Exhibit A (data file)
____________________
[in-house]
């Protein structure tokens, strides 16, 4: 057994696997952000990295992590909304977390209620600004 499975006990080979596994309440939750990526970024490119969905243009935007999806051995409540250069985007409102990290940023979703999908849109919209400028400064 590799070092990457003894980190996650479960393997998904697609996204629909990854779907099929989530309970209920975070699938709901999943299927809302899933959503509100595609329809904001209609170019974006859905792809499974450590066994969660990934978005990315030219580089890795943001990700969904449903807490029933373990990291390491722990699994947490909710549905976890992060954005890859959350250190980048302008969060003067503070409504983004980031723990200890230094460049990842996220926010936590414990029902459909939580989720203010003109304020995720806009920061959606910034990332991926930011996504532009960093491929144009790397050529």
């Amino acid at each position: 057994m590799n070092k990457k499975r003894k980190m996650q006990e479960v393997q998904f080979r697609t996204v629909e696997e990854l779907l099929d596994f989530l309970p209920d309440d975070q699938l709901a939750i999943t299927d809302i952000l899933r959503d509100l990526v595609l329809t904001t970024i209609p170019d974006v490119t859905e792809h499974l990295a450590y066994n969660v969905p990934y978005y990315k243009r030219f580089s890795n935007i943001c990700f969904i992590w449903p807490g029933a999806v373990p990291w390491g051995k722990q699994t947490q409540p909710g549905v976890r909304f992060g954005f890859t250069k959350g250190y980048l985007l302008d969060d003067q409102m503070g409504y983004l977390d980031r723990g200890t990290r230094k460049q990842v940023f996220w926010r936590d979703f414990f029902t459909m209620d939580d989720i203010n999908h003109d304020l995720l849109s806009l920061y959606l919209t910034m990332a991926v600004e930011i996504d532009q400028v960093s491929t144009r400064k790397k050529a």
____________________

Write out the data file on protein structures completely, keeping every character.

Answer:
[in-house]
């Protein structure tokens, strides 16, 4: 057994696997952000990295992590909304977390209620600004 499975006990080979596994309440939750990526970024490119969905243009935007999806051995409540250069985007409102990290940023979703999908849109919209400028400064 590799070092990457003894980190996650479960393997998904697609996204629909990854779907099929989530309970209920975070699938709901999943299927809302899933959503509100595609329809904001209609170019974006859905792809499974450590066994969660990934978005990315030219580089890795943001990700969904449903807490029933373990990291390491722990699994947490909710549905976890992060954005890859959350250190980048302008969060003067503070409504983004980031723990200890230094460049990842996220926010936590414990029902459909939580989720203010003109304020995720806009920061959606910034990332991926930011996504532009960093491929144009790397050529």
């Amino acid at each position: 057994m590799n070092k990457k499975r003894k980190m996650q006990e479960v393997q998904f080979r697609t996204v629909e696997e990854l779907l099929d596994f989530l309970p209920d309440d975070q699938l709901a939750i999943t299927d809302i952000l899933r959503d509100l990526v595609l329809t904001t970024i209609p170019d974006v490119t859905e792809h499974l990295a450590y066994n969660v969905p990934y978005y990315k243009r030219f580089s890795n935007i943001c990700f969904i992590w449903p807490g029933a999806v373990p990291w390491g051995k722990q699994t947490q409540p909710g549905v976890r909304f992060g954005f890859t250069k959350g250190y980048l985007l302008d969060d003067q409102m503070g409504y983004l977390d980031r723990g200890t990290r230094k460049q990842v940023f996220w926010r936590d979703f414990f029902t459909m209620d939580d989720i203010n999908h003109d304020l995720l849109s806009l920061y959606l919209t910034m990332a991926v600004e930011i996504d532009q400028v960093s491929t144009r400064k790397k050529a």